This allows not only a more global perspective of the planet , which is key in a world of globalized economy and interests, but also to overcome the distortions of the Earth’s atmosphere and take a look out.

On the other hand, satellites have been thought of as artifacts of war since its inception, since they could be equipped with extraatmospheric weapons that allow attacking rivals from unattainable positions on the border with space.

Similarly, thinking of less destructive purposes, the design and construction of solar energy collector satellites has been proposed, which could serve as gigantic solar panels in space and supply constant and almost free energy to Earth.

  1. How do artificial satellites work?

Artificial satellites must be put into orbit by some kind of space launch , which once reached the region of the desired atmosphere, leaves the device forever. Although there are hundreds of possible orbits, satellites are generally located in three types of paths:

  • Low Earth Orbit ( Low Earth Orbit ) . Between 700 and 1400 km high, with an orbital period of 80 to 150 minutes.
  • Medium Earth orbit ( Medium Earth Orbit ) . Between 9,000 and 20,000 km high, with an orbital period of 10 to 14 hours.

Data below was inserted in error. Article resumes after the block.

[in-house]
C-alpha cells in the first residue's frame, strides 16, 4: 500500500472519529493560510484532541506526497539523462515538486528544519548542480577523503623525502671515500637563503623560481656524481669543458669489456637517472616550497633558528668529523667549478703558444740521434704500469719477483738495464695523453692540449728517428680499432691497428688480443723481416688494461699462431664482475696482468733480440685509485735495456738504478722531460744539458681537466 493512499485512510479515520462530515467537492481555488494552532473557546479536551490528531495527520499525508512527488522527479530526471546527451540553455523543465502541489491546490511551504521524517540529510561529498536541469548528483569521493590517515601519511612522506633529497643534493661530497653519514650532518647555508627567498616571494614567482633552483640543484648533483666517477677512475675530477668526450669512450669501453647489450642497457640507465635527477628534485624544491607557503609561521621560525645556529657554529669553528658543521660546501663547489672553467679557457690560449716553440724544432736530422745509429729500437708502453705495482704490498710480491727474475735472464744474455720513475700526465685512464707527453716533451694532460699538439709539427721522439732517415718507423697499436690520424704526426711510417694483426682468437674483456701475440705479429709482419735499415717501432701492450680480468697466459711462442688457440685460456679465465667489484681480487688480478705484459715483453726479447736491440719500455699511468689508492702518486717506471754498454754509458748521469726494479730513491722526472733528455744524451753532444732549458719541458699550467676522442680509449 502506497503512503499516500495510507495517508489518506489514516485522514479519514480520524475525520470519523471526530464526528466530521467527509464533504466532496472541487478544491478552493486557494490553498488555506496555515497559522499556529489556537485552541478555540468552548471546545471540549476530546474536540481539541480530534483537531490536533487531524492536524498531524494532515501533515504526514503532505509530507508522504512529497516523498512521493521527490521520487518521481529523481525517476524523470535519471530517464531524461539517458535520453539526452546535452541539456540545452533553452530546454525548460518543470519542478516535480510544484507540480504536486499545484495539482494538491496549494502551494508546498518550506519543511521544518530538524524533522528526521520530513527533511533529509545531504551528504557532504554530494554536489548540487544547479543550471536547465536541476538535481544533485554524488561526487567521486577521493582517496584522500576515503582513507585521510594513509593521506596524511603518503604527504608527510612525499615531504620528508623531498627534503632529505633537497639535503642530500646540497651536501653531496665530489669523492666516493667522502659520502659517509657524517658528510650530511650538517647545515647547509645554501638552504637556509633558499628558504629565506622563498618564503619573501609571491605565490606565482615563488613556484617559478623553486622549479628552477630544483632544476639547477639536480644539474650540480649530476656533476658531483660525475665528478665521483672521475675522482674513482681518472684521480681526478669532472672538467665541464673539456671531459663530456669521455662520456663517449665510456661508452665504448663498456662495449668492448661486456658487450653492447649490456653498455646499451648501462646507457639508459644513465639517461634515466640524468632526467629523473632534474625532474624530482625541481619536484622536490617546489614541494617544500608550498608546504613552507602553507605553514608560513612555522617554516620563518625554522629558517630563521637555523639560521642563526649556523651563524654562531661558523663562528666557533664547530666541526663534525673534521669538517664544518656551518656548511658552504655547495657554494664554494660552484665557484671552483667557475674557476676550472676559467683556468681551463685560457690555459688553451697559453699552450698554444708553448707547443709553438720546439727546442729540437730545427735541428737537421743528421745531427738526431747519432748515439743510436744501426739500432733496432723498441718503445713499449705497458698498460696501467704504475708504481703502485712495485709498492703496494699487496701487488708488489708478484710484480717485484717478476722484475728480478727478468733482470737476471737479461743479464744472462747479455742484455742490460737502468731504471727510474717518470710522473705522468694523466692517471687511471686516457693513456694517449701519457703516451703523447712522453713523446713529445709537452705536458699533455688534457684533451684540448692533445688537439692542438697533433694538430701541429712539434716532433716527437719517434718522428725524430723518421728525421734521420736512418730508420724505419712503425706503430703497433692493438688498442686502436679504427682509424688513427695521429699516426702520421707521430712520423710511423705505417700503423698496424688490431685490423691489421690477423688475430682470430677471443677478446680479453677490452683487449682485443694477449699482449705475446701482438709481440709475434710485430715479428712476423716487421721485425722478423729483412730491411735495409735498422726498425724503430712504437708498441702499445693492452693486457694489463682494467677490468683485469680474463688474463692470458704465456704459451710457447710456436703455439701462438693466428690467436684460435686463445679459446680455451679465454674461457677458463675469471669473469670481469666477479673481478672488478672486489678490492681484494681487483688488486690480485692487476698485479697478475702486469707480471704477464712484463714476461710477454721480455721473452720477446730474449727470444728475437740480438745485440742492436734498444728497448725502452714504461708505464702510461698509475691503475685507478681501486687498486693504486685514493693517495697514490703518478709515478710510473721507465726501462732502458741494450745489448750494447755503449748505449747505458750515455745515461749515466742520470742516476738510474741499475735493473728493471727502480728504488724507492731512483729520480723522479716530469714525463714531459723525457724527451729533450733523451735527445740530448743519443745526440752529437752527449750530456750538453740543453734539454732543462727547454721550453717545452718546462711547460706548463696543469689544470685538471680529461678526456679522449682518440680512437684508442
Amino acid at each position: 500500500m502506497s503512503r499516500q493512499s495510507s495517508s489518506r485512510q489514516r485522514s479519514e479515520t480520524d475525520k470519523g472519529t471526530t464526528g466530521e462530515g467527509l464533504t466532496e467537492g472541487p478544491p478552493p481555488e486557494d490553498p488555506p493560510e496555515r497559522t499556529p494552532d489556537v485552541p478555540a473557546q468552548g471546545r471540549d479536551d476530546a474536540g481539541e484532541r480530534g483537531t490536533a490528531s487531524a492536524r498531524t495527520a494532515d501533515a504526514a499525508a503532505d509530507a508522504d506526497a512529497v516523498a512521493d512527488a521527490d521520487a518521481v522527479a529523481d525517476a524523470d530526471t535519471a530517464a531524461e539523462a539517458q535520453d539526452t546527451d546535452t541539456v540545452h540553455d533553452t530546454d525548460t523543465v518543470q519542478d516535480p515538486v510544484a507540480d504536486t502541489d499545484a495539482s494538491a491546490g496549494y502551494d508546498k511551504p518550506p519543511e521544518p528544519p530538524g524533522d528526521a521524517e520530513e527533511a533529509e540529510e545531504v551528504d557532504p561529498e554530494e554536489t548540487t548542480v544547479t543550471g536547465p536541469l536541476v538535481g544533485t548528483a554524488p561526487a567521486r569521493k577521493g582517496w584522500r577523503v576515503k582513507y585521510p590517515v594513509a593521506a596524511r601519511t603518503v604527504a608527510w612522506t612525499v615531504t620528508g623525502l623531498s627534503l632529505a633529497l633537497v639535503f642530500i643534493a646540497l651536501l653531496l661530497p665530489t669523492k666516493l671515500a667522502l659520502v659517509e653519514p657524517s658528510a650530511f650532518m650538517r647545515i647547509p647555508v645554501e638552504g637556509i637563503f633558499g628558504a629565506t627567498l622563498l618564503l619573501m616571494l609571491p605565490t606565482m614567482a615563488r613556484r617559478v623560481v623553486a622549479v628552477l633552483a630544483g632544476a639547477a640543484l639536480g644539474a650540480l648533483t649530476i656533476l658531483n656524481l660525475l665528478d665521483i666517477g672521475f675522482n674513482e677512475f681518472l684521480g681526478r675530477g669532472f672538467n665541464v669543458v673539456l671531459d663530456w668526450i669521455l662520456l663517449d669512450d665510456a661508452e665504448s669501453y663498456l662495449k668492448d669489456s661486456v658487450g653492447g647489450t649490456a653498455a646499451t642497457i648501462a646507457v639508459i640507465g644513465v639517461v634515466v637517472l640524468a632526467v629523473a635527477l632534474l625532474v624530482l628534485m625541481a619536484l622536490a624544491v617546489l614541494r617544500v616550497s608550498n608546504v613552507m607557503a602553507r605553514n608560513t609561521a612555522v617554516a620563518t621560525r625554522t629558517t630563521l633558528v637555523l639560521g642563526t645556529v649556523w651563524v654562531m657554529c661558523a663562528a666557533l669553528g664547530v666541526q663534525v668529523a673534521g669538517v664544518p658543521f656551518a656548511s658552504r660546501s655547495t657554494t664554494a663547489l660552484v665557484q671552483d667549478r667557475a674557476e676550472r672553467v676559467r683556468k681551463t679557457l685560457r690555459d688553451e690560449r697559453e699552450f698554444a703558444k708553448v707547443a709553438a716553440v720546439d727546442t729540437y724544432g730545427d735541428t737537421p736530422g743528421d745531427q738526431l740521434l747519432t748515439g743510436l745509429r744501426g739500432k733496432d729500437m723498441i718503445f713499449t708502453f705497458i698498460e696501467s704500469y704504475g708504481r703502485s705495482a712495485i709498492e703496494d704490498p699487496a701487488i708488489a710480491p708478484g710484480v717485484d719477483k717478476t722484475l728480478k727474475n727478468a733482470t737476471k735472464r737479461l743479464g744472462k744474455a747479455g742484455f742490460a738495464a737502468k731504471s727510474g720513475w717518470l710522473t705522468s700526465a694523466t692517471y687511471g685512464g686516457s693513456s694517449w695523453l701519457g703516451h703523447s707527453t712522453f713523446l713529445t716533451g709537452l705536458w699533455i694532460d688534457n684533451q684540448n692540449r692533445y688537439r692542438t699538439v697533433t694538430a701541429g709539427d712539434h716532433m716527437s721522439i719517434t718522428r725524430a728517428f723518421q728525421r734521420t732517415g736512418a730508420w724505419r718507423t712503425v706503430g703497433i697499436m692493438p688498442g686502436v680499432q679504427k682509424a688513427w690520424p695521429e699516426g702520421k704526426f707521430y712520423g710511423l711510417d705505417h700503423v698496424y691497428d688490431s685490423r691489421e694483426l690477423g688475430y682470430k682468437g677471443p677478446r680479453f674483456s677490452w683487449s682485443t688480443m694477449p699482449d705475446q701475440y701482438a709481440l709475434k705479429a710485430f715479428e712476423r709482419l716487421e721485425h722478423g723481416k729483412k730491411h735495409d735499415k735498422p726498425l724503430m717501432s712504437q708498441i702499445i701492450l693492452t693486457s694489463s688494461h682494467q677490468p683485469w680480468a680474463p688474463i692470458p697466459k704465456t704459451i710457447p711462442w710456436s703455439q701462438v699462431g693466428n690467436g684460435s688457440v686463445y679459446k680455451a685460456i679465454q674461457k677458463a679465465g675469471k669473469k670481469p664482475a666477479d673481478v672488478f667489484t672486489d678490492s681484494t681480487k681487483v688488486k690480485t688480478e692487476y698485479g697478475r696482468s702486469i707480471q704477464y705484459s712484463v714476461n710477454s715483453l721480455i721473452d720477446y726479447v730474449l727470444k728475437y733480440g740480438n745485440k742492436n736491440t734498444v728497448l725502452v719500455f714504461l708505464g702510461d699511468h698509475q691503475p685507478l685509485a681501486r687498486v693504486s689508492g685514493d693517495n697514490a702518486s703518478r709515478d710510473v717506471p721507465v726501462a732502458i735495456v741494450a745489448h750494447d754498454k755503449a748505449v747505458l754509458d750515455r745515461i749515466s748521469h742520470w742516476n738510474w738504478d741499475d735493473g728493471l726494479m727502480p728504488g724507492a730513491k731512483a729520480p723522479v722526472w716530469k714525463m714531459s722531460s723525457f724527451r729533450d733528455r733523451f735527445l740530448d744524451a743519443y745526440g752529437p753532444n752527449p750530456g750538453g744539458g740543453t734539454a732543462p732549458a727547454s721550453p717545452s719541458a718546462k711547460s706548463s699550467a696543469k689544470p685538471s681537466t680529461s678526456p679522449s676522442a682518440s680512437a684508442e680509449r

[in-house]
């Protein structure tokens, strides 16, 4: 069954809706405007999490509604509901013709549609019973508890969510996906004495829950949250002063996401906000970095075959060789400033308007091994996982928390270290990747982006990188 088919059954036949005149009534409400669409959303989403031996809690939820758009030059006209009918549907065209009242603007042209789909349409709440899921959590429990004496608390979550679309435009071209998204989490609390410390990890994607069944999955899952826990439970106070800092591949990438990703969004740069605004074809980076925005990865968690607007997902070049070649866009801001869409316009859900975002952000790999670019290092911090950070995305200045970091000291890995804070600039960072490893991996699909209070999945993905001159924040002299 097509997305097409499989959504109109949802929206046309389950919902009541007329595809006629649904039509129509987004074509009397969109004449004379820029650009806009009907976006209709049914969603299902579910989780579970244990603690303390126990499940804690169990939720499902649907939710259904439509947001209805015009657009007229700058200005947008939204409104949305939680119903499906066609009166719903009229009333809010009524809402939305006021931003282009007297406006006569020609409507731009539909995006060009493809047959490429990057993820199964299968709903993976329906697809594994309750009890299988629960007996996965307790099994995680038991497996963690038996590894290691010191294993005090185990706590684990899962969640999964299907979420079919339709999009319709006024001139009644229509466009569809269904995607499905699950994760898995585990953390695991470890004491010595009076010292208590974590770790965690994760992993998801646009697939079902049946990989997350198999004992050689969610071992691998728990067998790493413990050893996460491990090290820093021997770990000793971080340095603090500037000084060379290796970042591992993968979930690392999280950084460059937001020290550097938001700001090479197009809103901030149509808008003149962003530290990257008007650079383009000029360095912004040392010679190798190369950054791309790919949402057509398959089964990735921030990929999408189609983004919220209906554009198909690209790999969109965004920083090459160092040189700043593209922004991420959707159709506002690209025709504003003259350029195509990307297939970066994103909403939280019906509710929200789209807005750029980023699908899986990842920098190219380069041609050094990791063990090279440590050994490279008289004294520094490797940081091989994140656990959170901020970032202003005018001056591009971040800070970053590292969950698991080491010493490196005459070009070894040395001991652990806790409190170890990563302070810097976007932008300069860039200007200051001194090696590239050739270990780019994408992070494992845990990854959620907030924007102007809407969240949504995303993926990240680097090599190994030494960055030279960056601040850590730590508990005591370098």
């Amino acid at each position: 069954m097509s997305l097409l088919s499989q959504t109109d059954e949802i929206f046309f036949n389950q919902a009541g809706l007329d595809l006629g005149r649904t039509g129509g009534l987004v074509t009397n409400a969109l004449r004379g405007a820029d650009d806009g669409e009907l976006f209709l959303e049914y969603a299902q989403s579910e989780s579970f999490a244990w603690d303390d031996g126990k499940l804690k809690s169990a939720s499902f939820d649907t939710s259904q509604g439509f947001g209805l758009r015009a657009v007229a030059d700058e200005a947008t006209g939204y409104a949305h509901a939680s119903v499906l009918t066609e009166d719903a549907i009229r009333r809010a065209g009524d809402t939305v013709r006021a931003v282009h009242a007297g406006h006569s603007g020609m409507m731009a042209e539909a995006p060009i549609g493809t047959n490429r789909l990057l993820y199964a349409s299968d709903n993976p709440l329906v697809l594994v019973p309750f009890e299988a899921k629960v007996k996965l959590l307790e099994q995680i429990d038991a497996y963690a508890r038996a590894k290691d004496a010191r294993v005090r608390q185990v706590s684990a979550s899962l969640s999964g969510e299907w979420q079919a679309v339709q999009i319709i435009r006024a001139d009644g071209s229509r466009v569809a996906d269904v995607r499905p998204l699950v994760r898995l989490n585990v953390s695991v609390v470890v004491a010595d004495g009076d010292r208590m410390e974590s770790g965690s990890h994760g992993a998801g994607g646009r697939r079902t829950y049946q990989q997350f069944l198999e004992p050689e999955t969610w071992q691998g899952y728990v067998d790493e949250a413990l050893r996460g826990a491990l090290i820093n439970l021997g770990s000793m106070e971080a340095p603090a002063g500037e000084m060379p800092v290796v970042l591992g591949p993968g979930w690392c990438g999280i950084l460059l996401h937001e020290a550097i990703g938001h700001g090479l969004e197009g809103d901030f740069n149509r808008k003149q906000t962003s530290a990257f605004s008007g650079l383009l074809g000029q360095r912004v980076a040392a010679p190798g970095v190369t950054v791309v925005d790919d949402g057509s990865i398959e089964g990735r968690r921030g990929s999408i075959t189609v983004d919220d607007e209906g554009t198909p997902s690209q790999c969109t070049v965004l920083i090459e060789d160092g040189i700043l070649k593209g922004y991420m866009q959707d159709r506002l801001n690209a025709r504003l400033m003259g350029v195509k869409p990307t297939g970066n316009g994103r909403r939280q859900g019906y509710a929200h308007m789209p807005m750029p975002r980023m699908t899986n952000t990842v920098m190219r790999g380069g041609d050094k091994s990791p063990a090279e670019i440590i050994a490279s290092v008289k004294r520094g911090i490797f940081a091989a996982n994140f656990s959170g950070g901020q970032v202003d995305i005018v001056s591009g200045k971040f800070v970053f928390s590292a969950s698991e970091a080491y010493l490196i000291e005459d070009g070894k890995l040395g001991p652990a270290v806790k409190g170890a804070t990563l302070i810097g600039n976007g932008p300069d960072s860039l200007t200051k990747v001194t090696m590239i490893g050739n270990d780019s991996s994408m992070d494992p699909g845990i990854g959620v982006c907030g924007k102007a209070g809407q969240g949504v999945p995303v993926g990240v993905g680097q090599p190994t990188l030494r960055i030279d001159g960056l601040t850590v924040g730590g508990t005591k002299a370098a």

• High Earth Orbit ( High Earth Orbit ) . At a height of 37,786 km above the Earth’s equator, with an orbital period of 24 hours on the same place on the planet.

Once in orbit, satellites deploy their solar panels, which allows them to capture energy from the Sun to send and receive information and instructions from Earth, using the latter microwave antennas.

  1. Earth’s artificial satellites

At present, our planet is being orbited by more than 5,600 artificial satellites of different nature, as well as by 21,000 satellite fragments of more than 10 centimeters, about 500,000 of about one centimeter and more than one billion particles of size to one centimeter .

All this last composes the so-called “space junk” and represents a real danger for future space missions and future satellites. This space junk ranges from astronaut gloves to broken telescopes and fragments of disused ships, nuts, screws, fragments of matter, etc.

Through the website http://stuffin.space you can observe in real time all the satellites and space debris of the planet.

  1. Natural satellites

natural artificial satellite saturn rings
Saturn’s rings are made up of numerous natural satellites.

Unlike artificial satellites, natives were born together with the astronomical body they orbit (usually planets) or became trapped in their orbit as a result of some kind of cosmic or astronomical phenomenon.

The most obvious case of natural satellites is our Moon , but there are many more on other planets in the Solar System . Some are similar in size and shape to ours, and others consist of rocks of different shapes or sets of asteroids that make up “rings” around the planet, as happens with Saturn.